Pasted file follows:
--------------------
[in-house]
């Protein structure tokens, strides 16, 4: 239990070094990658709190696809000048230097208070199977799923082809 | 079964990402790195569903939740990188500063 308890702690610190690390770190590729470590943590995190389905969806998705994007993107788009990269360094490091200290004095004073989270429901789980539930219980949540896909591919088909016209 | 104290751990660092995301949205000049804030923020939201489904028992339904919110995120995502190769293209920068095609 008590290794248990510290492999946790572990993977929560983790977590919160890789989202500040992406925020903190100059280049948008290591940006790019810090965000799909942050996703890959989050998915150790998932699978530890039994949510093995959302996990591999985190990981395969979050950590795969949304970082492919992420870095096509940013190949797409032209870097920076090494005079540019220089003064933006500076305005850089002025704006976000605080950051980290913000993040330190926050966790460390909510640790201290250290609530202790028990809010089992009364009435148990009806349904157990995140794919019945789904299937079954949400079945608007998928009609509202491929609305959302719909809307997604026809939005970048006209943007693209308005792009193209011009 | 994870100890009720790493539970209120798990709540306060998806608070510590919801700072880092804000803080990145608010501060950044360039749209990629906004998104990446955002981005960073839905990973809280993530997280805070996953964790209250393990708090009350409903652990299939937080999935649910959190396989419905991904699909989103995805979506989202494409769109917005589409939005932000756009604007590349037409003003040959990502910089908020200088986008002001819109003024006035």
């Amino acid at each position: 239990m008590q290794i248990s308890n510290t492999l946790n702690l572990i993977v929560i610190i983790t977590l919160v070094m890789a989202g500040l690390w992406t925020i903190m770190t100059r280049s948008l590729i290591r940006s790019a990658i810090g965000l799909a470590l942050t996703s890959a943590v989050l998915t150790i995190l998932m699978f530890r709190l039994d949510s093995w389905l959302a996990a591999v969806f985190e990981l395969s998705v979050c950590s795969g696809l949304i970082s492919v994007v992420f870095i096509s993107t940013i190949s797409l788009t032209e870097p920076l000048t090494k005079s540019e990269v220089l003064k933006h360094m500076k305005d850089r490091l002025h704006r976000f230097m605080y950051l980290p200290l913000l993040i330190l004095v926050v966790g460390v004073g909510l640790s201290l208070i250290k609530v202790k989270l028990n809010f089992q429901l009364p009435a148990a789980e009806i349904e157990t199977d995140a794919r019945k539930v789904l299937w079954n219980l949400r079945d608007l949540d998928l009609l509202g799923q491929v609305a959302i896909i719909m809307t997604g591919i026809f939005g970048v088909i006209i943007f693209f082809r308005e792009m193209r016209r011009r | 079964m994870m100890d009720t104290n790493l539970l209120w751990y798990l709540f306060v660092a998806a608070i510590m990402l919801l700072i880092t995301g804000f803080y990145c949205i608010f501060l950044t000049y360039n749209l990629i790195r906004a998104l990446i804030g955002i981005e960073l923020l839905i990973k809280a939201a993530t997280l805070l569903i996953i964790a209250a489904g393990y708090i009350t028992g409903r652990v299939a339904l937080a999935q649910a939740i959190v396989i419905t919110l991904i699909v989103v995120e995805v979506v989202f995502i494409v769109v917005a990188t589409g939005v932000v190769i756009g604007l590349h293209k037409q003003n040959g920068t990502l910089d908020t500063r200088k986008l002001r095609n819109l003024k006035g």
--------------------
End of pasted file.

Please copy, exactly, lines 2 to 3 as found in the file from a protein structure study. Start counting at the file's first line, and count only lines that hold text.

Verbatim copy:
């Protein structure tokens, strides 16, 4: 239990070094990658709190696809000048230097208070199977799923082809 | 079964990402790195569903939740990188500063 308890702690610190690390770190590729470590943590995190389905969806998705994007993107788009990269360094490091200290004095004073989270429901789980539930219980949540896909591919088909016209 | 104290751990660092995301949205000049804030923020939201489904028992339904919110995120995502190769293209920068095609 008590290794248990510290492999946790572990993977929560983790977590919160890789989202500040992406925020903190100059280049948008290591940006790019810090965000799909942050996703890959989050998915150790998932699978530890039994949510093995959302996990591999985190990981395969979050950590795969949304970082492919992420870095096509940013190949797409032209870097920076090494005079540019220089003064933006500076305005850089002025704006976000605080950051980290913000993040330190926050966790460390909510640790201290250290609530202790028990809010089992009364009435148990009806349904157990995140794919019945789904299937079954949400079945608007998928009609509202491929609305959302719909809307997604026809939005970048006209943007693209308005792009193209011009 | 994870100890009720790493539970209120798990709540306060998806608070510590919801700072880092804000803080990145608010501060950044360039749209990629906004998104990446955002981005960073839905990973809280993530997280805070996953964790209250393990708090009350409903652990299939937080999935649910959190396989419905991904699909989103995805979506989202494409769109917005589409939005932000756009604007590349037409003003040959990502910089908020200088986008002001819109003024006035």
């Amino acid at each position: 239990m008590q290794i248990s308890n510290t492999l946790n702690l572990i993977v929560i610190i983790t977590l919160v070094m890789a989202g500040l690390w992406t925020i903190m770190t100059r280049s948008l590729i290591r940006s790019a990658i810090g965000l799909a470590l942050t996703s890959a943590v989050l998915t150790i995190l998932m699978f530890r709190l039994d949510s093995w389905l959302a996990a591999v969806f985190e990981l395969s998705v979050c950590s795969g696809l949304i970082s492919v994007v992420f870095i096509s993107t940013i190949s797409l788009t032209e870097p920076l000048t090494k005079s540019e990269v220089l003064k933006h360094m500076k305005d850089r490091l002025h704006r976000f230097m605080y950051l980290p200290l913000l993040i330190l004095v926050v966790g460390v004073g909510l640790s201290l208070i250290k609530v202790k989270l028990n809010f089992q429901l009364p009435a148990a789980e009806i349904e157990t199977d995140a794919r019945k539930v789904l299937w079954n219980l949400r079945d608007l949540d998928l009609l509202g799923q491929v609305a959302i896909i719909m809307t997604g591919i026809f939005g970048v088909i006209i943007f693209f082809r308005e792009m193209r016209r011009r | 079964m994870m100890d009720t104290n790493l539970l209120w751990y798990l709540f306060v660092a998806a608070i510590m990402l919801l700072i880092t995301g804000f803080y990145c949205i608010f501060l950044t000049y360039n749209l990629i790195r906004a998104l990446i804030g955002i981005e960073l923020l839905i990973k809280a939201a993530t997280l805070l569903i996953i964790a209250a489904g393990y708090i009350t028992g409903r652990v299939a339904l937080a999935q649910a939740i959190v396989i419905t919110l991904i699909v989103v995120e995805v979506v989202f995502i494409v769109v917005a990188t589409g939005v932000v190769i756009g604007l590349h293209k037409q003003n040959g920068t990502l910089d908020t500063r200088k986008l002001r095609n819109l003024k006035g």